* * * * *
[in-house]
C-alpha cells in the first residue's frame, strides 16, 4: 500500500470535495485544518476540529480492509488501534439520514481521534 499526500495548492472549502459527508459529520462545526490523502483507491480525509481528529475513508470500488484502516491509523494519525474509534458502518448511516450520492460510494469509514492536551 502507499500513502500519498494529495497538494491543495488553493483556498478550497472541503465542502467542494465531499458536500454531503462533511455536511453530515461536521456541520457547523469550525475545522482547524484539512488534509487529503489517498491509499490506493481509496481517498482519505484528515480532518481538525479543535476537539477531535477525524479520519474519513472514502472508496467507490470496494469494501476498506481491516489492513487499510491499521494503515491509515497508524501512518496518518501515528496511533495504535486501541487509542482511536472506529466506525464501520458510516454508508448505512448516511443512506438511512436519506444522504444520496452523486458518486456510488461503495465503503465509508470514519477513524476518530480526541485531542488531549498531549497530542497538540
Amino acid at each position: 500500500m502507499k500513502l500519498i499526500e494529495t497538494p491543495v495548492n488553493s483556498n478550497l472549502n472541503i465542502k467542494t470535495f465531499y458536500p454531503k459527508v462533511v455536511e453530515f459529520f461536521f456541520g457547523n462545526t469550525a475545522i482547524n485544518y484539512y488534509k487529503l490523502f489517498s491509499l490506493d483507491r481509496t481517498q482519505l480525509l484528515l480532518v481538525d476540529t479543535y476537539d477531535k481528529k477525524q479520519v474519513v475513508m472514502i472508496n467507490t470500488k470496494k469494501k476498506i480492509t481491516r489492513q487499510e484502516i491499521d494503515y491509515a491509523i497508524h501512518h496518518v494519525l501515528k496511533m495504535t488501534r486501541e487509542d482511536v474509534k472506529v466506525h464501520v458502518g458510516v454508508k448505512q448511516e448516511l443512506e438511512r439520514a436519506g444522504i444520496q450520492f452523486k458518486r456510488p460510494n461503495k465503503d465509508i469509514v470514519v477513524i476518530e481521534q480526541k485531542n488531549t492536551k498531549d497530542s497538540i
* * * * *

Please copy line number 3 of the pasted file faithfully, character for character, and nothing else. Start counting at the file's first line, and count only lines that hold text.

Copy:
Amino acid at each position: 500500500m502507499k500513502l500519498i499526500e494529495t497538494p491543495v495548492n488553493s483556498n478550497l472549502n472541503i465542502k467542494t470535495f465531499y458536500p454531503k459527508v462533511v455536511e453530515f459529520f461536521f456541520g457547523n462545526t469550525a475545522i482547524n485544518y484539512y488534509k487529503l490523502f489517498s491509499l490506493d483507491r481509496t481517498q482519505l480525509l484528515l480532518v481538525d476540529t479543535y476537539d477531535k481528529k477525524q479520519v474519513v475513508m472514502i472508496n467507490t470500488k470496494k469494501k476498506i480492509t481491516r489492513q487499510e484502516i491499521d494503515y491509515a491509523i497508524h501512518h496518518v494519525l501515528k496511533m495504535t488501534r486501541e487509542d482511536v474509534k472506529v466506525h464501520v458502518g458510516v454508508k448505512q448511516e448516511l443512506e438511512r439520514a436519506g444522504i444520496q450520492f452523486k458518486r456510488p460510494n461503495k465503503d465509508i469509514v470514519v477513524i476518530e481521534q480526541k485531542n488531549t492536551k498531549d497530542s497538540i